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Letters | Challenges in education

Mediocrity, excellence go hand in hand in our system

RE “US schools still lagging other nations” (Page A2, April 25): The 1983 report “A Nation at Risk” and former education policy maker Chester Finn have done more to create a myth of America’s recent educational decline than any document and individual in more than two centuries of so-called failure. In 1845, Horace Mann lamented the scandalous quality of education in the public school system. In 1909, Ellwood Cubberley, later named the dean of Stanford’s school of education, wrote, “Whether we like it or not, we are beginning to see that we are pitted against the world in a gigantic battle of brains and skill.” He added that we were losing the battle.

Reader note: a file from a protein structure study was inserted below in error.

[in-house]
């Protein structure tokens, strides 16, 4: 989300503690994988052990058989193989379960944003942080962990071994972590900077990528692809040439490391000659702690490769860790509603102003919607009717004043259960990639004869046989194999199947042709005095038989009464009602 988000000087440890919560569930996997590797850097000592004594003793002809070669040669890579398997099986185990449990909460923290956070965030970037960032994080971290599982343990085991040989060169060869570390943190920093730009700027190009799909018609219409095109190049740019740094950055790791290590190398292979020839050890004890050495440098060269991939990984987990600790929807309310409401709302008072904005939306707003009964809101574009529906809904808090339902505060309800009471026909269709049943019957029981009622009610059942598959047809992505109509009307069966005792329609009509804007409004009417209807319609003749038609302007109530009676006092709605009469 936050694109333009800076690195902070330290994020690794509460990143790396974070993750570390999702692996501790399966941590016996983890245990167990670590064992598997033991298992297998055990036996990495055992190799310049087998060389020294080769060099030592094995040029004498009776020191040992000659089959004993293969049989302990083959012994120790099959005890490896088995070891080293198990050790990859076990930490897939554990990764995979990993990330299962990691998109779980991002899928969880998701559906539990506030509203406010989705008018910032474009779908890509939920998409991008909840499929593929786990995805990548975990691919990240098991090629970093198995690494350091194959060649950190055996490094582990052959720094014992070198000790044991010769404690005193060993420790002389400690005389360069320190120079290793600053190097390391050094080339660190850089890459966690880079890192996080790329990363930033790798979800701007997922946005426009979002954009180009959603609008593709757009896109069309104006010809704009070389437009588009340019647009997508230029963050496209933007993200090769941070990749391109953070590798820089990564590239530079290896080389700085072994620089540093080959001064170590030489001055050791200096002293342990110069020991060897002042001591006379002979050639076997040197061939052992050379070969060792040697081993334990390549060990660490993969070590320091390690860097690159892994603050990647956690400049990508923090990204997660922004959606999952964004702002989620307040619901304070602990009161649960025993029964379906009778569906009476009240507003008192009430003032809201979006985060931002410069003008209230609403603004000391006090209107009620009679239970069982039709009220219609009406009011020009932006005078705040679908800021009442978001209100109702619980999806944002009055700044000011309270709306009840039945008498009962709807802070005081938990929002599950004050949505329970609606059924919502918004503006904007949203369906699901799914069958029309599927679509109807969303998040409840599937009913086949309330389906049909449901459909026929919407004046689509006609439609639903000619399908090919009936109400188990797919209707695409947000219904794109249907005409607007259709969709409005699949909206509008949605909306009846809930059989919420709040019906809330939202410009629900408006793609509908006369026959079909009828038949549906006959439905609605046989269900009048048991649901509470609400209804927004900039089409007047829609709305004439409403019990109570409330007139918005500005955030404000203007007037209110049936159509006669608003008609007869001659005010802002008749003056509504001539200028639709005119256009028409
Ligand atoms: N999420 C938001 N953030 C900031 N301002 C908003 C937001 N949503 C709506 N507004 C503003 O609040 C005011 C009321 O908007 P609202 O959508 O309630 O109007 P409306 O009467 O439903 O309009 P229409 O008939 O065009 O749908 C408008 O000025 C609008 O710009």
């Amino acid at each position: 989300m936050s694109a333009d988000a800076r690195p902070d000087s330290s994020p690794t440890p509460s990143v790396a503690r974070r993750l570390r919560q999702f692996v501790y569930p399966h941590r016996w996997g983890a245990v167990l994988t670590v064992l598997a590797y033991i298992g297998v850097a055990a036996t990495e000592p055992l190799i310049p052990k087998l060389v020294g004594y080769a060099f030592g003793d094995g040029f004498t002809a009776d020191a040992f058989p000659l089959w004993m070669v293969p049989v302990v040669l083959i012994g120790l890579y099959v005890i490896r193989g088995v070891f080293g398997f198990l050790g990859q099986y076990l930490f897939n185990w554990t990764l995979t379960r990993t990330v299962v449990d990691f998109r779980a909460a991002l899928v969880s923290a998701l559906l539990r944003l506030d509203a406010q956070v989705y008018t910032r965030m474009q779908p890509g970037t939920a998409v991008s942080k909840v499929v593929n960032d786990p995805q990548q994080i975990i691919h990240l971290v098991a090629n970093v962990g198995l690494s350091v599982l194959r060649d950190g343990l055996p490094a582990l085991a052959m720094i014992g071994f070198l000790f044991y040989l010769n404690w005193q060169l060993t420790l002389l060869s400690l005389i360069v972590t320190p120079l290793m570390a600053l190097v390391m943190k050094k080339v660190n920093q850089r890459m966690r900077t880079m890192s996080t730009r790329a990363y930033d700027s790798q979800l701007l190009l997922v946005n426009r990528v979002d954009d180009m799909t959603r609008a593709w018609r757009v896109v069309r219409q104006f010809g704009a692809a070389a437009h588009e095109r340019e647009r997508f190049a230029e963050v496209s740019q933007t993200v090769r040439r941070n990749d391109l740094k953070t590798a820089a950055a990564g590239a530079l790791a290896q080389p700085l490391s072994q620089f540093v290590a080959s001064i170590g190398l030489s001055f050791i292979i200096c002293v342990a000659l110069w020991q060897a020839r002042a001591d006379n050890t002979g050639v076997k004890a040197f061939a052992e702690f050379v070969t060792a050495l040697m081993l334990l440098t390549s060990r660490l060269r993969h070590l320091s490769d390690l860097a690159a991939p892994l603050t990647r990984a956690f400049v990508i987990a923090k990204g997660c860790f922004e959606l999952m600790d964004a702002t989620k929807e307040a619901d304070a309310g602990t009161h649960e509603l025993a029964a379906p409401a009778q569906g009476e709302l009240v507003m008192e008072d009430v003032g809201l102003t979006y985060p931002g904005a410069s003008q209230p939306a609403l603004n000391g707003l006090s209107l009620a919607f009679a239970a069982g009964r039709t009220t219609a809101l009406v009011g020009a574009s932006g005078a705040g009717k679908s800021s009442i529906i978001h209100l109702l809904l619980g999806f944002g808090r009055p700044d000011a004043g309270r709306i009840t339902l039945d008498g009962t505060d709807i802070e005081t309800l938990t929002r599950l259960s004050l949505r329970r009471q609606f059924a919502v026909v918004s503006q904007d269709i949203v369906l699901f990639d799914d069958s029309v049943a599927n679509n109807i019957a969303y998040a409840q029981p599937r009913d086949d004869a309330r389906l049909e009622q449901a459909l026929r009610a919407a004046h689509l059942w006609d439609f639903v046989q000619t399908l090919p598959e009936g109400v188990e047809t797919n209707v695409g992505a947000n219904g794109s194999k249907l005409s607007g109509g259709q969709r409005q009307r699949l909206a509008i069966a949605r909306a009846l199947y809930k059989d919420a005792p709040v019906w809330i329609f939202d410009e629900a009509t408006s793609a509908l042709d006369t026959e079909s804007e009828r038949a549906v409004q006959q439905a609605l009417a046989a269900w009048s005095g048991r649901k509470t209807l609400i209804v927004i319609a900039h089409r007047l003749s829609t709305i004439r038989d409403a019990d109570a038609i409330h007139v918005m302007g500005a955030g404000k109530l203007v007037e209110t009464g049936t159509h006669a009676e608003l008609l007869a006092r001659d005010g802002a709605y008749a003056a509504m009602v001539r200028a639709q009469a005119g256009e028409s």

In fact, we have always had mediocrity and excellence in a system that cannot seek an average, and where comparisons to educational standards of other nations mean little or nothing.

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We have had a breathtaking 60-year run, and it isn’t over yet, in spite of “A Nation at Risk.” Do we really want to be Singapore or Finland? Then we’d have to create a standardized system of national management, which Americans won’t accept.

All we do is complain, but we will never acknowledge the mediocrity we build into our system as a part of our inequality. There will always be superb K-12 education right next to a starving and underperforming system somewhere in an impoverished neighborhood, and if we keep doing what we have been doing, we will always have one-third of American Nobel laureates born somewhere else.

Sol Gittleman


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